Sunday :: Jan 1, 2006

Did Bush's Justice Department Object To NSA Spying Program?

by Steve

Despite another vigorous, “just trust me, dammit” protestation from Bush today over the NSA spying flap, there are signs that this matter will get sticky for Bush in the new year. Newsweek and the New York Times broke the story Sunday that one and maybe several top Justice Department officials including Patrick Fitzgerald’s boss at the time James Comey expressed legal concerns over the program and refused to sign off, and that even John Ashcroft himself wouldn’t sign off on the program. From the Sunday chatfests, we see now that Dick Lugar has come aboard to the idea that Congress may have been too deferential to the White House and may now need through the hearings to rein in the president. This comes on top of Arlen Specter also saying that there will definitely be hearings on the matter, and several Democrats saying the same.

The New York Times reported Sunday that James B. Comey, then deputy attorney general, refused to sign on to the recertification of the program in March 2004.
That prompted two of Mr. Bush's most senior aides - Andrew H. Card Jr., his chief of staff, and Alberto R. Gonzales, then the White House counsel and now the attorney general - to make an emergency hospital visit to John Ashcroft, then the attorney general, to try to persuade him to give his authorization, as required by White House procedures for the program.
Officials with knowledge of the events said that Mr. Ashcroft also appeared reluctant to sign on to the continued use of the program, and that the Justice Department's concerns appear to have led in part to the suspension of the program for several months. After a secret audit, new protocols were put in place at the N.S.A. to better determine how the agency established the targets of its eavesdropping operations, officials have said.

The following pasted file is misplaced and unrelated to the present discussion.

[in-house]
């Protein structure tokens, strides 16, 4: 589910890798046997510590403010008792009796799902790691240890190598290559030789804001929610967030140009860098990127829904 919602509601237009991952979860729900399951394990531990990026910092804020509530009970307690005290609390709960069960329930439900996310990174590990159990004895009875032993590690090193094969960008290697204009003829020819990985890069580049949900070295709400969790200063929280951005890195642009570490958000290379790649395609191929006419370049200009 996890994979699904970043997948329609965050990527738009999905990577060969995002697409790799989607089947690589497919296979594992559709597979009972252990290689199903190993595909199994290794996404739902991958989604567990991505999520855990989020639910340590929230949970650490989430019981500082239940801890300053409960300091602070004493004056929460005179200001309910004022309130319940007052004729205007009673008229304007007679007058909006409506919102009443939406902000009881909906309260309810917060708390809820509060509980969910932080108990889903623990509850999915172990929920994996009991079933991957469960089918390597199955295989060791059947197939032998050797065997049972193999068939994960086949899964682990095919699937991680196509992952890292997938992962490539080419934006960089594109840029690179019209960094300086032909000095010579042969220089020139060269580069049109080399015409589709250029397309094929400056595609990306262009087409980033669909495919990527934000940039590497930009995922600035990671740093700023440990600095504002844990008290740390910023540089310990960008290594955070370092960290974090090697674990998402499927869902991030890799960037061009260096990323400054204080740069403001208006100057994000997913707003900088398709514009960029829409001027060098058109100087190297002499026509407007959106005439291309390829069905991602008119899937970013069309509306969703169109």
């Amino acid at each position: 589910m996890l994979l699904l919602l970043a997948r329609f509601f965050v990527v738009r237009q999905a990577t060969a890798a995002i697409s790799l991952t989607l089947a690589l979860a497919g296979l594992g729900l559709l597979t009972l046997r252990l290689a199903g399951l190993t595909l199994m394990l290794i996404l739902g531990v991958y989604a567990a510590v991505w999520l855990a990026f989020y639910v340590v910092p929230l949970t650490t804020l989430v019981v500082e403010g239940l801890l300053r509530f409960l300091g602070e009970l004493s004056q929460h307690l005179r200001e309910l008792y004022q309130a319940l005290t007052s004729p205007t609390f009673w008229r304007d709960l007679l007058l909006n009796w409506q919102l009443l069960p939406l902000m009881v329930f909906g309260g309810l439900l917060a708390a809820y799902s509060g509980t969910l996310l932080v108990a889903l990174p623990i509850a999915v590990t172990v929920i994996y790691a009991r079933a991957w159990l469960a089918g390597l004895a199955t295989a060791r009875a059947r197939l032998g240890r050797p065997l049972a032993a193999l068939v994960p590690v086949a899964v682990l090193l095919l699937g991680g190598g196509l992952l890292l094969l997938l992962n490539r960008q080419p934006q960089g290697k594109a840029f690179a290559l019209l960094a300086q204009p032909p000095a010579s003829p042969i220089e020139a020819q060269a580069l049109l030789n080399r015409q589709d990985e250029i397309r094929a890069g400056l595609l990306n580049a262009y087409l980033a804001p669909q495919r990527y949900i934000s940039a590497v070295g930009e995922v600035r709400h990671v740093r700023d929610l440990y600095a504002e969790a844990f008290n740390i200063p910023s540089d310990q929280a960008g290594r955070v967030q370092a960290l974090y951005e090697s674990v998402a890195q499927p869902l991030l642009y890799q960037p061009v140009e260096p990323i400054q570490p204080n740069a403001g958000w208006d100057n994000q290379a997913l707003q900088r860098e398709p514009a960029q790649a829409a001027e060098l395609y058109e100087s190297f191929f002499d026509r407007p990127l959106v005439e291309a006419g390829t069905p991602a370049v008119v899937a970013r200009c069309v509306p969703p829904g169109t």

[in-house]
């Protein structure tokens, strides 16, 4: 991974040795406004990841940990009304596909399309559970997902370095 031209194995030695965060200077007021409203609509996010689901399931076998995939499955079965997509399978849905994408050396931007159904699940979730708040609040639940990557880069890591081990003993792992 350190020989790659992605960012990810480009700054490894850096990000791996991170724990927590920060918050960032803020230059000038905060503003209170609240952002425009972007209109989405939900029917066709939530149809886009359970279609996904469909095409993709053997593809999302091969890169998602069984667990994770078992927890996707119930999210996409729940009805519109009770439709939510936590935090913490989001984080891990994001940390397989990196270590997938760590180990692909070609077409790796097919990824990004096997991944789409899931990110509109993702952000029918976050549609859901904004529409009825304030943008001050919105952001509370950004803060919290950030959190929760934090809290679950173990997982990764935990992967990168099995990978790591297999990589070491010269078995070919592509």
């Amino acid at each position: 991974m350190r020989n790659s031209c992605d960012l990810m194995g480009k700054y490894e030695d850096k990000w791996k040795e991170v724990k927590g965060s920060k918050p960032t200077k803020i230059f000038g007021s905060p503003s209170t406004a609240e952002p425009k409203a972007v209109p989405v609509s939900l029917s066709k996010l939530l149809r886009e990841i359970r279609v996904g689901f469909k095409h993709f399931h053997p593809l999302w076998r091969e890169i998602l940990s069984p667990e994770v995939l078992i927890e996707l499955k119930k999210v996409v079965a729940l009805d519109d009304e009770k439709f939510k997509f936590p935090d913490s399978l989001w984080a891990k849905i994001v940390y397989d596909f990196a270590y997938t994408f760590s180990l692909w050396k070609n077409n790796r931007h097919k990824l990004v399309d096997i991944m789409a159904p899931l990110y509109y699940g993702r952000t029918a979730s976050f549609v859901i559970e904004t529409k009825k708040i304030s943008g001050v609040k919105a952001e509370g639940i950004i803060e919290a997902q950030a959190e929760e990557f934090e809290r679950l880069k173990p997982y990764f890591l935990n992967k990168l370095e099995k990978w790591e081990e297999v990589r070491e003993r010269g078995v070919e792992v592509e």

On the matter of the leak that Bush wants investigated, Schumer adroitly agreed that the leaker needs to be known, but said that the issue of greater importance was the motive of the leaker, namely did the leaker do what they did because of legal concerns over the NSA program? Schumer then made an interesting assumption, as a man would do if he already knew who the leaker was, that the person may have been from the Justice Department. The revelation that Comey and perhaps Ashcroft, expressed concerns about the program, and Schumer’s supposition that the leak may have come from Justice makes Bush’s attempt to silence and shut down this story more unlikely.

And as Bush tried to explain the program further today, he ended up contradicting what his aides have already said, which is a sure sign that 1) he is lying, and 2) they are in trouble on this.

Mr. Bush also emphasized that the program was "limited" in nature and designed to intercept communications from known associates of Al Qaeda to the United States. He said several times that the eavesdropping was "limited to calls from outside the United States to calls within the United States."
This assertion was at odds with press accounts and public statements of his senior aides, who have said the authorization for the program required one end of a communication - either incoming or outgoing - to be outside the United States. The White House, clarifying the president's remarks after his appearance, said later that either end of the communication could in fact be outside the United States.

This story comes a day after it was learned that some of the information gathered on Americans by the NSA was shared with other government agencies, including the Defense Department’s Defense Intelligence Agency, to monitor Americans here at home. Worse yet, despite requirements that such information not be kept on Americans here at home and be discarded, it turns out that such information was kept by the DIA to build a database, again on citizens. In other words, this is a replay of what the Nixon administration did to political and anti-war activists over 30 years ago. And as ReddHedd notes over at FireDogLake, this may not go down well in the Senate, whose Senate Intelligence and Senate Armed Services Committee members were likely not told a thing about this program or the Pentagon’s use of information gathered on American citizens here at home.

But of course, I’m just being led around by the nose on this story, right?

Happy New Year, from Manhattan!

Steve :: 9:22 PM :: Comments (12) :: TrackBack (0) :: Digg It!